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Hackathon to solve light pollution at Zernike Campus

Experiment is new approach to interdisciplinary learning
19 October 2022

Sixteen Bachelor’s students spent the weekend of 6-9 October investigating light pollution at the University of Groningen’s Zernike Campus and finding innovative solutions to this problem. The hackathon was a pilot in a European Erasmus+ project for innovation in education that is carried out by Science LinX at the Faculty of Science and Engineering, in collaboration with the University of Groningen Honours College.

Participating students were recruited from the University’s Honours College, explains project leader Maaike de Heij: ‘We wanted an interdisciplinary group and the project fitted well within the Honours College curriculum.’ Fifteen of the sixteen second-year and third-year students came from different Bachelor’s programmes at the Faculty of Science and Engineering, the sixteenth was a student at Hanze Applied University. They spent a weekend, from Friday evening to Sunday afternoon, studying a problem, devising solutions, and presenting these to each other.

Zernike Campus by night, as seen from the roof of the Bernoulliborg | Photo Science LinX
Zernike Campus by night, as seen from the roof of the Bernoulliborg | Photo Science LinX


The hackathon weekend started with drinks during an informal session. ‘This social mixer worked well,’ says De Heij. ‘The students appreciated the fact that students and staff were starting the weekend on an equal footing.’ The drinks were followed by the formation of four teams of four students each. They came up with a team name and a mascot. De Heij: ‘These were used throughout the weekend to increase the team spirit.’

Highlight of this first evening was a walk with light meters across the Zernike Campus. This allowed the students to measure and experience the levels of light pollution. ‘Some students were shocked to see how bright some of the lights were,’ recalls De Heij.

The next morning, they started to tackle the problem using ‘Design Thinking’, a method that is used to focus on a problem from different angles and to stimulate the development of innovative solutions. Project team member Denise Kool supervised this part of the programme. ‘Each group starts with ‘making sense’, where several specialists provide information about the problem and students must look at their question from five different angles, the Pentagonal problem.’ The next step is ‘framing’, i.e. getting into the context of the problem, followed by ’ideation’, i.e. the formulation of a number of potential solutions.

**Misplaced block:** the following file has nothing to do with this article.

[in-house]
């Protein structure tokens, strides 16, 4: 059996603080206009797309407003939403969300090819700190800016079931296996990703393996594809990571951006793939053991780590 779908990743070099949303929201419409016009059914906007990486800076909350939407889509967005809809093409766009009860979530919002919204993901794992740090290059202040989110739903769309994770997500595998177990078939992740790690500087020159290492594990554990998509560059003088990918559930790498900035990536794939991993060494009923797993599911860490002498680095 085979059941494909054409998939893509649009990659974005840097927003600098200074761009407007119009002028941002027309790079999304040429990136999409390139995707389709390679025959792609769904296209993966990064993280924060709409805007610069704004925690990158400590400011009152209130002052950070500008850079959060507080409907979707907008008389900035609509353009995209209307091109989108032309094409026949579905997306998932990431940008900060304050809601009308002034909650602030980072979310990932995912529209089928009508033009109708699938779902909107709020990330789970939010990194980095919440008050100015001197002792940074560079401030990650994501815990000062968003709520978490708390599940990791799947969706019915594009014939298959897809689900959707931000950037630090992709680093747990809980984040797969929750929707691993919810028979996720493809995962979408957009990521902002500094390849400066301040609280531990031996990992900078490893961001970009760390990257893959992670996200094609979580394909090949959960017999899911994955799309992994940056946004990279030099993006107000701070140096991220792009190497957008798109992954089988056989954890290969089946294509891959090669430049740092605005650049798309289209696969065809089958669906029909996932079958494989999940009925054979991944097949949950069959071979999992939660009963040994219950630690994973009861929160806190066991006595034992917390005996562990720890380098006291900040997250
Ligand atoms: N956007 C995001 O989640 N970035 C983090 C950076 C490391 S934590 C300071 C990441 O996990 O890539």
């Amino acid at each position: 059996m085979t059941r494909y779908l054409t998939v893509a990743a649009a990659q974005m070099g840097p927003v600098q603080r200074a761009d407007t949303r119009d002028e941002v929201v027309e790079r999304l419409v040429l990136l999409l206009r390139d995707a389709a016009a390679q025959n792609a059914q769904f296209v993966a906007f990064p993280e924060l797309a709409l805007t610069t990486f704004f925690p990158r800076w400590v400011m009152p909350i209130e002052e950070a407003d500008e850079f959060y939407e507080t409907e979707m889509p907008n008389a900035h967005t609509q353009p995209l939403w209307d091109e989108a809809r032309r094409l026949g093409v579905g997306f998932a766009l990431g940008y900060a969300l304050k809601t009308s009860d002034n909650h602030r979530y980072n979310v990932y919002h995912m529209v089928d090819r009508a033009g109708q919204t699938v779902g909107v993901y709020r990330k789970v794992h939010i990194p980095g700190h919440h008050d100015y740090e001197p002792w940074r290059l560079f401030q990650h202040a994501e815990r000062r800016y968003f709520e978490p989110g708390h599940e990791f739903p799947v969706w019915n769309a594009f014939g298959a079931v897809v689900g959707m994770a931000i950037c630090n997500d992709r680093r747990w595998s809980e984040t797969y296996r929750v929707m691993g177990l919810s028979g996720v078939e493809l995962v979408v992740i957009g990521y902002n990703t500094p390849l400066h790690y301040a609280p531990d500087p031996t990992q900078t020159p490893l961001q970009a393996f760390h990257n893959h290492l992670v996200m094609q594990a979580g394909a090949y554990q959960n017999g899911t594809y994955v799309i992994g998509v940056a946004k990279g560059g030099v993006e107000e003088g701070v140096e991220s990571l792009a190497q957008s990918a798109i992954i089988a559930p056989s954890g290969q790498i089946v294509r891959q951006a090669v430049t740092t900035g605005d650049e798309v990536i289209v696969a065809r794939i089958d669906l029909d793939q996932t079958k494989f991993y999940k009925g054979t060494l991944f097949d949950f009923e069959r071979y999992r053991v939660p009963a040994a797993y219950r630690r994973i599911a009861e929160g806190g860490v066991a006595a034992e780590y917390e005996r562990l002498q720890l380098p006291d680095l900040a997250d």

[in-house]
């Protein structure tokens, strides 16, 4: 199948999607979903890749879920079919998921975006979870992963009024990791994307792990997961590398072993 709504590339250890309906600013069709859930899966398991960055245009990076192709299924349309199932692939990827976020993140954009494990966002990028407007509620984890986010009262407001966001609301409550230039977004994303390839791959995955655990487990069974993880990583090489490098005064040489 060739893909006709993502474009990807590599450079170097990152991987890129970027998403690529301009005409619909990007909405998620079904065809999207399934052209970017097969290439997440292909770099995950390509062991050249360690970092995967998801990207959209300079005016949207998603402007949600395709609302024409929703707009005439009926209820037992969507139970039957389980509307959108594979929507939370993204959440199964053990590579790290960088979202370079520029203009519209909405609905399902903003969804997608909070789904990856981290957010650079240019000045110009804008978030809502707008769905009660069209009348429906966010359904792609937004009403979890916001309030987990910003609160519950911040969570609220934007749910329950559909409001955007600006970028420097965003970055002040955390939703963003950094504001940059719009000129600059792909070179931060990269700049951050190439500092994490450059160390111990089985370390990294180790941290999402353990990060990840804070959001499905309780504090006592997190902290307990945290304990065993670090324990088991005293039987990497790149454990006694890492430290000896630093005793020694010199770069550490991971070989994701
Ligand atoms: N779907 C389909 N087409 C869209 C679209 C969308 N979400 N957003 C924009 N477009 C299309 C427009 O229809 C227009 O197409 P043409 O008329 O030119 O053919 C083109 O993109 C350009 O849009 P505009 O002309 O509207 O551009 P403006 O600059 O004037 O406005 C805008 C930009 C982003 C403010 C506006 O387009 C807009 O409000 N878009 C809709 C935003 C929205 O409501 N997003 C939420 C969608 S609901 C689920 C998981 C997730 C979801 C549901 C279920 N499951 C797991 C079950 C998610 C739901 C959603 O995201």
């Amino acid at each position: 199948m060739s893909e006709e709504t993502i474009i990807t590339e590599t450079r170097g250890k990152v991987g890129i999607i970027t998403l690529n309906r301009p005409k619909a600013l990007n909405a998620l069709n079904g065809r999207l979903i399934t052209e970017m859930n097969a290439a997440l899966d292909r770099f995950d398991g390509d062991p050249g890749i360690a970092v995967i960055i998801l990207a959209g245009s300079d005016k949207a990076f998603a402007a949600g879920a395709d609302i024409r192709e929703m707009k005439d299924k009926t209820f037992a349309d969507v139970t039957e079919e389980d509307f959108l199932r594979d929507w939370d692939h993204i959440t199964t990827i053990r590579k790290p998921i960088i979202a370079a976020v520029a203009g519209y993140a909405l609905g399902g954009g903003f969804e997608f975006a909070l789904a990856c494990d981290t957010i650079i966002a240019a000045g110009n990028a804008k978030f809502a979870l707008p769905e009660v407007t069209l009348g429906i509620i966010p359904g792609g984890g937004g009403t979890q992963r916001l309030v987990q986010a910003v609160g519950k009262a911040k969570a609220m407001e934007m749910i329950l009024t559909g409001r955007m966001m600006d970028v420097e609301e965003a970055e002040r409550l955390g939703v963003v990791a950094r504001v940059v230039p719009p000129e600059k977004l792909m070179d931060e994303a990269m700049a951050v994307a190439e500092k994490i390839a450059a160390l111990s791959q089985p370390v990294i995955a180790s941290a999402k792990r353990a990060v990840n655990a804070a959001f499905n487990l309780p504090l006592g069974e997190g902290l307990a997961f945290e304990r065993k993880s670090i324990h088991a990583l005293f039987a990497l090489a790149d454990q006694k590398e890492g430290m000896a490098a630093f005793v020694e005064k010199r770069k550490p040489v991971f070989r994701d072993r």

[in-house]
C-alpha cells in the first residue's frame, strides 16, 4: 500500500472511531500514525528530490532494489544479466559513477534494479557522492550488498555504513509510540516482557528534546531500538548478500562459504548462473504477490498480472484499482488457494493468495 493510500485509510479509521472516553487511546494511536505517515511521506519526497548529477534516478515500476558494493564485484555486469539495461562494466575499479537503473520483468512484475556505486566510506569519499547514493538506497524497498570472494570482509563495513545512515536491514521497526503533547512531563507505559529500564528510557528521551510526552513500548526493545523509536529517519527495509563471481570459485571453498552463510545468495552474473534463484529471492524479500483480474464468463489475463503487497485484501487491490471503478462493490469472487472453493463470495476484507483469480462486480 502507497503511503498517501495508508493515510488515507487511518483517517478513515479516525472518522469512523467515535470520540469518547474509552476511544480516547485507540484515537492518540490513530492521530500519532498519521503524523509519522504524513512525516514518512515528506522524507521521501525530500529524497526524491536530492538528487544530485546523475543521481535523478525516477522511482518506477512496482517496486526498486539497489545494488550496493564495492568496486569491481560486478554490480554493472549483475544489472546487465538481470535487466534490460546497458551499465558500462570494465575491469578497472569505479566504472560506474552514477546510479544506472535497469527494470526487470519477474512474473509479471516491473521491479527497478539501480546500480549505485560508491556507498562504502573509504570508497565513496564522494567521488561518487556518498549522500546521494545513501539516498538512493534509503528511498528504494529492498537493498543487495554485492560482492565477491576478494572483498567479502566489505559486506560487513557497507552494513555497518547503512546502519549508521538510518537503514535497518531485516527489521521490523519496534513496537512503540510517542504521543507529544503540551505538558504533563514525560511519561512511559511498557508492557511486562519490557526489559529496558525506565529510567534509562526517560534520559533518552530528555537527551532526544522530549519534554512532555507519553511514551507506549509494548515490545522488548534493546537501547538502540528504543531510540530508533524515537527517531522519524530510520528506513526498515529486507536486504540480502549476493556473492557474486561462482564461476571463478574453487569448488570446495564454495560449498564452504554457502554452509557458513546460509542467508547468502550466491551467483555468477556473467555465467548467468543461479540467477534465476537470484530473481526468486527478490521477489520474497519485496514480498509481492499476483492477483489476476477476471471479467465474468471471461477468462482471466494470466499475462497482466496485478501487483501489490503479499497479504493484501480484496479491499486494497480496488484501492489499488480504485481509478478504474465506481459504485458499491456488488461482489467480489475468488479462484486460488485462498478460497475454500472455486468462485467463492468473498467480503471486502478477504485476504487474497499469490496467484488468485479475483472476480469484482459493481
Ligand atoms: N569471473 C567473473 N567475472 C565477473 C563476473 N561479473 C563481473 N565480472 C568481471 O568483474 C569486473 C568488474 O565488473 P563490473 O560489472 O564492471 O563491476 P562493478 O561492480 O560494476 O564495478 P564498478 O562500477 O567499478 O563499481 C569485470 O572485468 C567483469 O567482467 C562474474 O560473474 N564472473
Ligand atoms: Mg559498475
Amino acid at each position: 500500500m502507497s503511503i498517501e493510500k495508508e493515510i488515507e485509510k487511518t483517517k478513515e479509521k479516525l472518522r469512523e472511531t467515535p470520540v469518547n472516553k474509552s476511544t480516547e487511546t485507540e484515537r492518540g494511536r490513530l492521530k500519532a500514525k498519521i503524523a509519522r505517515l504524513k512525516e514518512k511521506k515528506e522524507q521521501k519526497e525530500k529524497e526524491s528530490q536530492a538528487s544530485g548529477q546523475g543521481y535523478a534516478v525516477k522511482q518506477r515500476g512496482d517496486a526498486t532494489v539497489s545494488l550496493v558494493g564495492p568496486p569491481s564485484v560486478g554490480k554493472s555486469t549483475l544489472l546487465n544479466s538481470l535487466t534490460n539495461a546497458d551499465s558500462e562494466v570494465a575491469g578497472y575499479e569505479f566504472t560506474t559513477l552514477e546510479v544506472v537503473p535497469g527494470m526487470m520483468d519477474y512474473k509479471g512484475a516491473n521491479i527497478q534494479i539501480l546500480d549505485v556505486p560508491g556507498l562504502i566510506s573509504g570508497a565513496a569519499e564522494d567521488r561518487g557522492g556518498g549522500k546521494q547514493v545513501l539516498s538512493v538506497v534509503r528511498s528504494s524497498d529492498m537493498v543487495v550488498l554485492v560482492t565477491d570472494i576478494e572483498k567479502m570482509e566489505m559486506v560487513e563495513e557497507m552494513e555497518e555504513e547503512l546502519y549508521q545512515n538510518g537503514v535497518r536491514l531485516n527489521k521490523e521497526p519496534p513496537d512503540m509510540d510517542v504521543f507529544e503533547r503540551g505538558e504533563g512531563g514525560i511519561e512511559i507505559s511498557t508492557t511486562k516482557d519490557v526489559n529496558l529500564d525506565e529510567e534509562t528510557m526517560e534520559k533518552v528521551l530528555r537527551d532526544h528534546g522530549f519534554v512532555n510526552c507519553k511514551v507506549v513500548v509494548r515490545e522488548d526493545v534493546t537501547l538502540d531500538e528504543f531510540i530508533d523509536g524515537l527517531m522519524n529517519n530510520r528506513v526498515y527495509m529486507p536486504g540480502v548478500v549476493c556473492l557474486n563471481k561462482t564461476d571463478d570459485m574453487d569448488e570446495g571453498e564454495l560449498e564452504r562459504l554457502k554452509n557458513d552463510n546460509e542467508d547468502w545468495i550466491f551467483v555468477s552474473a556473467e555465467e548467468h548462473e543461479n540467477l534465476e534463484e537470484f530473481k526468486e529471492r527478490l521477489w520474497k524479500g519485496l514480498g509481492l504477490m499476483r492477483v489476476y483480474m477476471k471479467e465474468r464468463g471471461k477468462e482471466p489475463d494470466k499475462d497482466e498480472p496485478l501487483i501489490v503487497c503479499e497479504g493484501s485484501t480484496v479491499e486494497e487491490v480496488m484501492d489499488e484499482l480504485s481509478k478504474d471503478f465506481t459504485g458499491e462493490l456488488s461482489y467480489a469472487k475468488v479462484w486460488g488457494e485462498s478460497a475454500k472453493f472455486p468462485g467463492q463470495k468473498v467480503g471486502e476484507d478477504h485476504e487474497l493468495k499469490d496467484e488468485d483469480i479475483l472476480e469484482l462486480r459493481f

The participants in the Hackathon | Photo Rick Stratingh, UoG
The participants in the Hackathon | Photo Rick Stratingh, UoG


All this took a full day, the second day of the hackathon. On Sunday, the teams first selected their solution using a visual tool. ‘Some were a bit bleary-eyed, as they had walked across the campus again until the early hours to take pictures for their presentation,’ says De Heij. When all groups had ranked and discussed their ideas, they selected their best solution. Both De Heij and Kool were impressed by the intensity with which the students tackled the problem. De Heij: ‘There really was a lot of energy there.’

After a pitch training, the teams presented their solution to the light pollution problem to each other and to a jury of experts. All presentations resulted in a lively discussion. ‘I really liked the team that proposed to replace the green artificial turf in the outdoor sports centre at the campus with black turf, which would reflect less light,’ says De Heij. ‘To me, that was the most out-of-the-box solution. The other three groups came up with smart and more practical solutions to diminish light pollution.’

Winter edition

All sixteen students were enthusiastic about the hackathon experience. De Heij: ‘In the evaluation, we heard that any problem could be inspiring if tackled this way.’ This pilot edition was a success and is most likely to be followed by a winter edition in a few months’ time, organized by Han van der Strate from the Honours College and Karin de Boer from the Beta Science Shop, in collaboration with Science LinX. The hackathon is an innovative method for education. Part of the Erasmus+ project is the creation of an online platform for virtual hackathons. ‘That would be a good solution in case we get more lockdowns in the future,’ says De Heij. In the meantime, the results of the first hackathon will be summarized and sent to the experts. So, who knows, maybe the suggested solutions will help to reduce light pollution on Zernike Campus.

(Continues below the video)

Four ways to reduce light pollution

A brief summary of the solutions that the four teams produced:

  • The little helpers: Reduce the contrast between bright and dim areas on the campus and reduce the brightness of all lights. This should be done gradually to help users of the campus to adapt.
  • Kachow: Bring all building managers together to discuss lighting, especially non-functional (aesthetic) lights to create awareness of the problem.
  • Dark matter(s): Replace the artificial turf in the outdoor sports centre with black turf, which reflects less light.
  • L.I.G.H.T.: Use indoor blinds at night to prevent light from shining out.

Read more about the Erasmus+ project on our website, or the international project site.

Team Kachow | Photo Science LinX
Last modified:14 May 2024 1.42 p.m.
View this page in: Nederlands

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